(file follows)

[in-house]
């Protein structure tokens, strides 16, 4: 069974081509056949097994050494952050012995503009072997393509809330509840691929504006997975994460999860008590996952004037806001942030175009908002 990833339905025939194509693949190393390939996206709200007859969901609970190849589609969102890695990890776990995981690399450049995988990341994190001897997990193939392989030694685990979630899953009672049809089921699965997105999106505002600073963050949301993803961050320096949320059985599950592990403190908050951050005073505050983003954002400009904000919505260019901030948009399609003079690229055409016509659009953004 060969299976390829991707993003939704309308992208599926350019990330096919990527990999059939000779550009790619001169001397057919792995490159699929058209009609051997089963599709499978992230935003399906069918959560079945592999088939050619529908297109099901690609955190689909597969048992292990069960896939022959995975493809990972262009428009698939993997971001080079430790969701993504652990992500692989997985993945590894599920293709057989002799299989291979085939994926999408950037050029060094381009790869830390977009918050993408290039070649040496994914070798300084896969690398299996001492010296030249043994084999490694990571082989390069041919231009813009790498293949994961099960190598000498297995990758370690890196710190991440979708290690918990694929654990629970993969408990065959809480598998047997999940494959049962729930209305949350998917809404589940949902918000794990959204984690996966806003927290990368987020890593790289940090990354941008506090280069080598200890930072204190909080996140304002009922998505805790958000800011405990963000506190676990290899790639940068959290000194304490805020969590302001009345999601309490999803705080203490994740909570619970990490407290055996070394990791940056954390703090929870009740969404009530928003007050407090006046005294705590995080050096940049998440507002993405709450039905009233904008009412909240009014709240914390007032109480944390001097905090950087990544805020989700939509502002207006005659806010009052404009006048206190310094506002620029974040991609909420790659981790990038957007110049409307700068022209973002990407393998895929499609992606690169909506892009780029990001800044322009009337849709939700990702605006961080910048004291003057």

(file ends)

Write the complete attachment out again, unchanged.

[in-house]
């Protein structure tokens, strides 16, 4: 069974081509056949097994050494952050012995503009072997393509809330509840691929504006997975994460999860008590996952004037806001942030175009908002 990833339905025939194509693949190393390939996206709200007859969901609970190849589609969102890695990890776990995981690399450049995988990341994190001897997990193939392989030694685990979630899953009672049809089921699965997105999106505002600073963050949301993803961050320096949320059985599950592990403190908050951050005073505050983003954002400009904000919505260019901030948009399609003079690229055409016509659009953004 060969299976390829991707993003939704309308992208599926350019990330096919990527990999059939000779550009790619001169001397057919792995490159699929058209009609051997089963599709499978992230935003399906069918959560079945592999088939050619529908297109099901690609955190689909597969048992292990069960896939022959995975493809990972262009428009698939993997971001080079430790969701993504652990992500692989997985993945590894599920293709057989002799299989291979085939994926999408950037050029060094381009790869830390977009918050993408290039070649040496994914070798300084896969690398299996001492010296030249043994084999490694990571082989390069041919231009813009790498293949994961099960190598000498297995990758370690890196710190991440979708290690918990694929654990629970993969408990065959809480598998047997999940494959049962729930209305949350998917809404589940949902918000794990959204984690996966806003927290990368987020890593790289940090990354941008506090280069080598200890930072204190909080996140304002009922998505805790958000800011405990963000506190676990290899790639940068959290000194304490805020969590302001009345999601309490999803705080203490994740909570619970990490407290055996070394990791940056954390703090929870009740969404009530928003007050407090006046005294705590995080050096940049998440507002993405709450039905009233904008009412909240009014709240914390007032109480944390001097905090950087990544805020989700939509502002207006005659806010009052404009006048206190310094506002620029974040991609909420790659981790990038957007110049409307700068022209973002990407393998895929499609992606690169909506892009780029990001800044322009009337849709939700990702605006961080910048004291003057």